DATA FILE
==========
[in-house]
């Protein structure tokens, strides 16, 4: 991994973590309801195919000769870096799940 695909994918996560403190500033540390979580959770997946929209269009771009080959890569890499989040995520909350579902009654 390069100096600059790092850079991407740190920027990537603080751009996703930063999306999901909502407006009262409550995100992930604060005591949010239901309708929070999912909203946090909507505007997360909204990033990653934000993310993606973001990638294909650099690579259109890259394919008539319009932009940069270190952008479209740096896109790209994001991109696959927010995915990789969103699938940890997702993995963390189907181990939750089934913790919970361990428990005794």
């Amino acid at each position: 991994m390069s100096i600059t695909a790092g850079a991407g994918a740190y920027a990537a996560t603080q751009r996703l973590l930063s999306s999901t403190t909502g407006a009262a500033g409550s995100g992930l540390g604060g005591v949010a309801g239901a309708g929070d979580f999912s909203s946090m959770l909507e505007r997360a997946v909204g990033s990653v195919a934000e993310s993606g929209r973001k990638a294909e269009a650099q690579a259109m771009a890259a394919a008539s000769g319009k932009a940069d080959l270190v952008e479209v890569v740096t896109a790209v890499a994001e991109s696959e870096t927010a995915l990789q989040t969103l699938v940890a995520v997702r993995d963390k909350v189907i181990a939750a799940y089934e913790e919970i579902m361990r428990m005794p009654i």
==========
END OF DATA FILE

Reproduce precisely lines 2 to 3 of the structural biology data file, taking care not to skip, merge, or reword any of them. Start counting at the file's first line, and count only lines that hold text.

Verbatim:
């Protein structure tokens, strides 16, 4: 991994973590309801195919000769870096799940 695909994918996560403190500033540390979580959770997946929209269009771009080959890569890499989040995520909350579902009654 390069100096600059790092850079991407740190920027990537603080751009996703930063999306999901909502407006009262409550995100992930604060005591949010239901309708929070999912909203946090909507505007997360909204990033990653934000993310993606973001990638294909650099690579259109890259394919008539319009932009940069270190952008479209740096896109790209994001991109696959927010995915990789969103699938940890997702993995963390189907181990939750089934913790919970361990428990005794």
């Amino acid at each position: 991994m390069s100096i600059t695909a790092g850079a991407g994918a740190y920027a990537a996560t603080q751009r996703l973590l930063s999306s999901t403190t909502g407006a009262a500033g409550s995100g992930l540390g604060g005591v949010a309801g239901a309708g929070d979580f999912s909203s946090m959770l909507e505007r997360a997946v909204g990033s990653v195919a934000e993310s993606g929209r973001k990638a294909e269009a650099q690579a259109m771009a890259a394919a008539s000769g319009k932009a940069d080959l270190v952008e479209v890569v740096t896109a790209v890499a994001e991109s696959e870096t927010a995915l990789q989040t969103l699938v940890a995520v997702r993995d963390k909350v189907i181990a939750a799940y089934e913790e919970i579902m361990r428990m005794p009654i």